They devoted themselves to the apostles’ teaching and fellowship, to the breaking of bread and the prayers.
Awe came upon everyone, because many wonders and signs were being done by the apostles. All who believed were together and had all things in common; they would sell their possessions and goods and distribute the proceeds* to all, as any had need. Day by day, as they spent much time together in the temple, they broke bread at home* and ate their food with glad and generous* hearts, praising God and having the goodwill of all the people. And day by day the Lord added to their number those who were being saved.
– Acts 2:42-47
Now the whole group of those who believed were of one heart and soul, and no one claimed private ownership of any possessions, but everything they owned was held in common. With great power the apostles gave their testimony to the resurrection of the Lord Jesus, and great grace was upon them all. There was not a needy person among them, for as many as owned lands or houses sold them and brought the proceeds of what was sold. They laid it at the apostles’ feet, and it was distributed to each as any had need.
– Acts 4:32-35
Saints, Prophets and Martyrs
Every baptized Christian is called to a live a life of holiness, kindness and service which is what a Christian saint is about. Every baptized Christian is called to be prophets in various times and places; prophets that denounce the evils of society; prophets that witness to God’s love and enduring hope. As with the first, second, third generation Christians and Christians of various ages and places who have died for their faith and their service of people, we are all called, should the time and circumstance demand, to die for the love of God and the love of people. We are called to be martyrs both in the literal sense should it come to that, and we are called to be martyrs internally; to die within ourselves, characters, attitudes and perspectives that perpetuate our personal greed and ego, and to live in Christ as Paul extensively explained in his letters.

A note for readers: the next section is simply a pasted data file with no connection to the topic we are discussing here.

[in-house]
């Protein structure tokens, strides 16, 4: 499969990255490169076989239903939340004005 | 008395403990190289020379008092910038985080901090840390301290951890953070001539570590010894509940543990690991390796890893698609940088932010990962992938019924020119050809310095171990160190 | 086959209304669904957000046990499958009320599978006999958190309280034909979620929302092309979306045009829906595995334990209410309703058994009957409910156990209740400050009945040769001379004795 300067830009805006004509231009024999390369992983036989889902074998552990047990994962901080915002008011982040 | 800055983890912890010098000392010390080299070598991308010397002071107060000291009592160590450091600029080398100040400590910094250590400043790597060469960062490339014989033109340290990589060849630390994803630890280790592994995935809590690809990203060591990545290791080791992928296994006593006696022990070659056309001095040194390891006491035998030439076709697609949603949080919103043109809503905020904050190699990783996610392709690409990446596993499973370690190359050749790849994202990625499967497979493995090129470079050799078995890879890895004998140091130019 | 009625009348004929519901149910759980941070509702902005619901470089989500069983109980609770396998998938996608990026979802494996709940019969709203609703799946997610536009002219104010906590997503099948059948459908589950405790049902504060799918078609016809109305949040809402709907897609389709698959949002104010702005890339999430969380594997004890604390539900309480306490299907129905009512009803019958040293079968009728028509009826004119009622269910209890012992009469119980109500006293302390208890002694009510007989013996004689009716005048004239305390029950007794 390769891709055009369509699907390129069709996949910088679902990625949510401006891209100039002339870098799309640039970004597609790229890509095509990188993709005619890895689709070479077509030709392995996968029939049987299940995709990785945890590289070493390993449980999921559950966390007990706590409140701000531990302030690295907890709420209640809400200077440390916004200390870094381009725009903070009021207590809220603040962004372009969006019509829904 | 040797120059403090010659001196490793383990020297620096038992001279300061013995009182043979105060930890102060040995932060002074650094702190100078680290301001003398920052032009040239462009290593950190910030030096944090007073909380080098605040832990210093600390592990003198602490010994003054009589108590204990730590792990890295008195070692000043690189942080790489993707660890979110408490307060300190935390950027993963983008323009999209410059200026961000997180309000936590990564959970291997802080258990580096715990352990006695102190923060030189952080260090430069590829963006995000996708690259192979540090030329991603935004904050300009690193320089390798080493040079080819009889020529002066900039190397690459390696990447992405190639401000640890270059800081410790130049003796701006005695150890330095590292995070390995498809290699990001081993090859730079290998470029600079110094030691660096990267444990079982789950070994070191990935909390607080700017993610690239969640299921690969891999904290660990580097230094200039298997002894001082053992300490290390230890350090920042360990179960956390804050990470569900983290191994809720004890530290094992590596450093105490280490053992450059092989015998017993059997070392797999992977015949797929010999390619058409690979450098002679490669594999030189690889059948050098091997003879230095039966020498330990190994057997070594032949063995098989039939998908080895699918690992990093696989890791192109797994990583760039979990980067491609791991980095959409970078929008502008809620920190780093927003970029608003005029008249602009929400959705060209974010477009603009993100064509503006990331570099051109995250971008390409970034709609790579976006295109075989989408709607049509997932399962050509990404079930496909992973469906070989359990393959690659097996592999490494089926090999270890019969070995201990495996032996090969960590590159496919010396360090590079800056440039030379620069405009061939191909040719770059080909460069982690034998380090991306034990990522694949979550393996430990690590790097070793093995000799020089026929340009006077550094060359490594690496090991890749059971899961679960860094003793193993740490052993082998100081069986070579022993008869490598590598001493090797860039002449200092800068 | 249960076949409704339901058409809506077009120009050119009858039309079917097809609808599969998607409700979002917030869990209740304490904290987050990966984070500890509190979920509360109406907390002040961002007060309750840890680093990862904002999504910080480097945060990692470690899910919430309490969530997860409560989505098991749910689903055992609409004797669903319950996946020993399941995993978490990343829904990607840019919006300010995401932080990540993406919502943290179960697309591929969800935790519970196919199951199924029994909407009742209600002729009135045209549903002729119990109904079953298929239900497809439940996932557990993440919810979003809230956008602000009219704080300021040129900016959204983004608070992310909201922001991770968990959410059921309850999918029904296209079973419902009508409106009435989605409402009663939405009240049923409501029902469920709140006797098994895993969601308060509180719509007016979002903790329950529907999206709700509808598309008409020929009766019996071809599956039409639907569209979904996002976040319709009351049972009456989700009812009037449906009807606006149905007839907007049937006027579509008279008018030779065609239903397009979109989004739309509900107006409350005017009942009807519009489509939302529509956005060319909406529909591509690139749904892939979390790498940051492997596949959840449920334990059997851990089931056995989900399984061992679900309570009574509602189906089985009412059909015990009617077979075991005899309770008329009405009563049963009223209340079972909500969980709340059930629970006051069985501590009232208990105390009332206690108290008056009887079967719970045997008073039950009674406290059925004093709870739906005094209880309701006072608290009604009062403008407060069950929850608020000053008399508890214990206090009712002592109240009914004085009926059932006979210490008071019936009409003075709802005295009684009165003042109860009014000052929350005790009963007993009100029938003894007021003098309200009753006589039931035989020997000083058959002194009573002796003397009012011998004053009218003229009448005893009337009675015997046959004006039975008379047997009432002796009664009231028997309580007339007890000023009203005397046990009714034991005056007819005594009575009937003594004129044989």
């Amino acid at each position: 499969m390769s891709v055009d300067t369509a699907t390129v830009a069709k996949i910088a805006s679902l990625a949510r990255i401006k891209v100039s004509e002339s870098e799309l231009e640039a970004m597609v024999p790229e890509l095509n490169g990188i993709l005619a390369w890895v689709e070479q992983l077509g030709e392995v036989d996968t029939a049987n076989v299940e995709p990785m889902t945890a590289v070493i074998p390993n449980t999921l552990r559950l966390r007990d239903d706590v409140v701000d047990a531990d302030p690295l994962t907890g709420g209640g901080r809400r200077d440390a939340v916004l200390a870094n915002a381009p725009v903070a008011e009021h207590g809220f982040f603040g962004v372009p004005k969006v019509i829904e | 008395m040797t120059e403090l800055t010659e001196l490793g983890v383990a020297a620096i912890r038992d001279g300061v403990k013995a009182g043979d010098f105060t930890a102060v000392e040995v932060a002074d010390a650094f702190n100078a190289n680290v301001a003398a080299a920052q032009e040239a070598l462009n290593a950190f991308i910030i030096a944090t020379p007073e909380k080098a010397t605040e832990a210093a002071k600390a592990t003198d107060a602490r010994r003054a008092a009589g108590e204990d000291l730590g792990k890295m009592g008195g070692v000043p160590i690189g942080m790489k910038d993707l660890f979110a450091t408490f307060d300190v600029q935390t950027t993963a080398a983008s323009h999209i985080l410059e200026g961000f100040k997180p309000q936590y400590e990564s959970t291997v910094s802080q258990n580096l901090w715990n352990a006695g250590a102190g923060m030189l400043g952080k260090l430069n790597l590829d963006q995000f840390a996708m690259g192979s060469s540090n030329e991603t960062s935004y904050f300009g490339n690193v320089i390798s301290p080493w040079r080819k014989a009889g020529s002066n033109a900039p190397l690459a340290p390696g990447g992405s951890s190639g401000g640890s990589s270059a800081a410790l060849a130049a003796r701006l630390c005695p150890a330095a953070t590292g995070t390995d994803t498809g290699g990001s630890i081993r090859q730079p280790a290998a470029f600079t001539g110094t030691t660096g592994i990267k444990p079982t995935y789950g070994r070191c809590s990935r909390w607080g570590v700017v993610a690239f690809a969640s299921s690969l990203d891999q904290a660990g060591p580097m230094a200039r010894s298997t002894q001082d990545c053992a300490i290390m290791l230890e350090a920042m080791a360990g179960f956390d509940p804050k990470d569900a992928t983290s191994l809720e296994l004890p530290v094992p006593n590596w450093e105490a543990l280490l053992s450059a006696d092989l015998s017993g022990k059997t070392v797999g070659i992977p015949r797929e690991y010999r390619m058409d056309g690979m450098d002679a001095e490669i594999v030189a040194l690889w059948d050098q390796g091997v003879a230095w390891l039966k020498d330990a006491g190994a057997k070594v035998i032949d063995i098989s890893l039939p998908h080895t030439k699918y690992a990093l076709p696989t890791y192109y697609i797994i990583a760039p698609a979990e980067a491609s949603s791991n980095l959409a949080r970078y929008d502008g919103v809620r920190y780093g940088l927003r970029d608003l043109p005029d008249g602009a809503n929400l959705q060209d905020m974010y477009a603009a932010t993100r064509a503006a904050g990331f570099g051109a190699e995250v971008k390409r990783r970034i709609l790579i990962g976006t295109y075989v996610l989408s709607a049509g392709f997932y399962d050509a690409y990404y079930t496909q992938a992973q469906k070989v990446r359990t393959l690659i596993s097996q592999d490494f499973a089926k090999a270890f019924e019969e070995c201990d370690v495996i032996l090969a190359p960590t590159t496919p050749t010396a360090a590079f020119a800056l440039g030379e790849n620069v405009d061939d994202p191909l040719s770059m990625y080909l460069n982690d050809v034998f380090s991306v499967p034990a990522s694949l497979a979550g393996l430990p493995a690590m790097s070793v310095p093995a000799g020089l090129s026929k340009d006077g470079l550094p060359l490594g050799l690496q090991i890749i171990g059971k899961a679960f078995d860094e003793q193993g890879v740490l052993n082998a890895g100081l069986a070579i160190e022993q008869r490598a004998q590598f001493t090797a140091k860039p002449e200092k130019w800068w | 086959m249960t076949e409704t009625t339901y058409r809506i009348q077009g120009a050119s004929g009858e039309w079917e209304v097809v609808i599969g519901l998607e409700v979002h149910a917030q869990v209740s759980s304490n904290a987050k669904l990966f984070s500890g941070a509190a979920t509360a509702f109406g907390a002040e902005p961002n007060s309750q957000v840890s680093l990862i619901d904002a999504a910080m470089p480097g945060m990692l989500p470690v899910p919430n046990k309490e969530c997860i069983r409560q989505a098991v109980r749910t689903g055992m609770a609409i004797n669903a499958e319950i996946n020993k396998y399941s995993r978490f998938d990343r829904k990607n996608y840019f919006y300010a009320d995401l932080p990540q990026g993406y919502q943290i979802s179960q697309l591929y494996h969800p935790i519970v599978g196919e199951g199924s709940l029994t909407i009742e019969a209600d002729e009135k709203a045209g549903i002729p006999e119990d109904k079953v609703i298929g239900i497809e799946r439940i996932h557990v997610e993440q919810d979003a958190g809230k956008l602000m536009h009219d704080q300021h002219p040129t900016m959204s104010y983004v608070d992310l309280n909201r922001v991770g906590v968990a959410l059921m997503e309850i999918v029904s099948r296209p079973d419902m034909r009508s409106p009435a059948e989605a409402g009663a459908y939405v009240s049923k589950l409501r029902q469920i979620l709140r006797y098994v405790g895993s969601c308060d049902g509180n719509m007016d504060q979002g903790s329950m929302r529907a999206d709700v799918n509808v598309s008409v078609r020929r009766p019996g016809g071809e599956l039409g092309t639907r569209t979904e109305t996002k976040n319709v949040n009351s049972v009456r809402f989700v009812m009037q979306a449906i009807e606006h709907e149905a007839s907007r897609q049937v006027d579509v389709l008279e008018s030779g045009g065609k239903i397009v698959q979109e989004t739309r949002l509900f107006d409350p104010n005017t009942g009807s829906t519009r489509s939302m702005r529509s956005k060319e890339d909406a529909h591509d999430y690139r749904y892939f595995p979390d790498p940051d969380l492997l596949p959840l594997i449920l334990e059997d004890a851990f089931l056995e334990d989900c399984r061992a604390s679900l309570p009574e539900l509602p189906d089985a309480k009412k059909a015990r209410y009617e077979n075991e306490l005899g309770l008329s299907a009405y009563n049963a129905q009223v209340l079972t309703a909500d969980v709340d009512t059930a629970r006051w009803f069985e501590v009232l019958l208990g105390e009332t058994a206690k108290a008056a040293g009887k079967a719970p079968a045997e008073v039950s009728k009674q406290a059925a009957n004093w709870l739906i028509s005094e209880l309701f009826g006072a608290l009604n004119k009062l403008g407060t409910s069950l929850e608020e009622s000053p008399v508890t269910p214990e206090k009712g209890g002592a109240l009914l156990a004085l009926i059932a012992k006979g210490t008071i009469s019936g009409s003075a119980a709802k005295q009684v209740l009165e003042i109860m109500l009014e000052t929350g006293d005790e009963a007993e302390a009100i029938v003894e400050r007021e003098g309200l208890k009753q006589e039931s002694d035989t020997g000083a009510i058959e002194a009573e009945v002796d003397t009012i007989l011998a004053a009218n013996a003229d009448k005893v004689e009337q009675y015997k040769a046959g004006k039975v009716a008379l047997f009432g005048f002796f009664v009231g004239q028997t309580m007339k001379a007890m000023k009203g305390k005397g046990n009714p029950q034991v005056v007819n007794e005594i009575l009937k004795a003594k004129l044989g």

Veneration of Saints?
However, some will still ask about the veneration and prayer to the saints long gone. This is a specific tradition particular to the Roman Catholics and Easter Orthodox Christians, and some other traditions who followed their understanding of holy persons. Certainly there is no harm or injury in admiring and honoring the memory of people who have exemplified the Christian faith and life of service. As we honor in memory and in visual representation our deceased parents, siblings or partners, so too does some people, honor and celebrate the life and commitment of biblical people and of various saints of different times and places. Saints are people, living or otherwise. They may be remembered and honored but never worshiped or adored.
As to the question of prayer to the saints. All prayers are directed to God, even for those who pray for the intercession of saints. In the prayer formulas and devotions to saints, the prayer will always end or in one way or another, be directed towards God, through Jesus Christ. The belief of intercession comes from the fundamentals of the Nicene and Apostles creed when we declare “We believe in the communion of saints”.
We believe that the saints and all holy people who have died are already in the eternal presence of God, enjoying the perpetual glory of God’s face. The early Church during the Roman persecution, congregated in catacombs, and in particular in those specific catacombs where the martyrs were placed because they believed that though they be physically dead, the congregation gathering in worship continues to be in communion with those who have passed on, and that with them the Church on earth, and the Church of martyrs in heaven are one and together (in communion) in worshiping God through prayers, hymns and exhortations.
Should we pray to saints for their intercession? It is not necessary, but should you want to, I don’t think there is any injury in doing so, so long as you perfectly understand that it is God through Christ by the ever present Spirit who responds to our prayers.
Updated as of February 22, 2018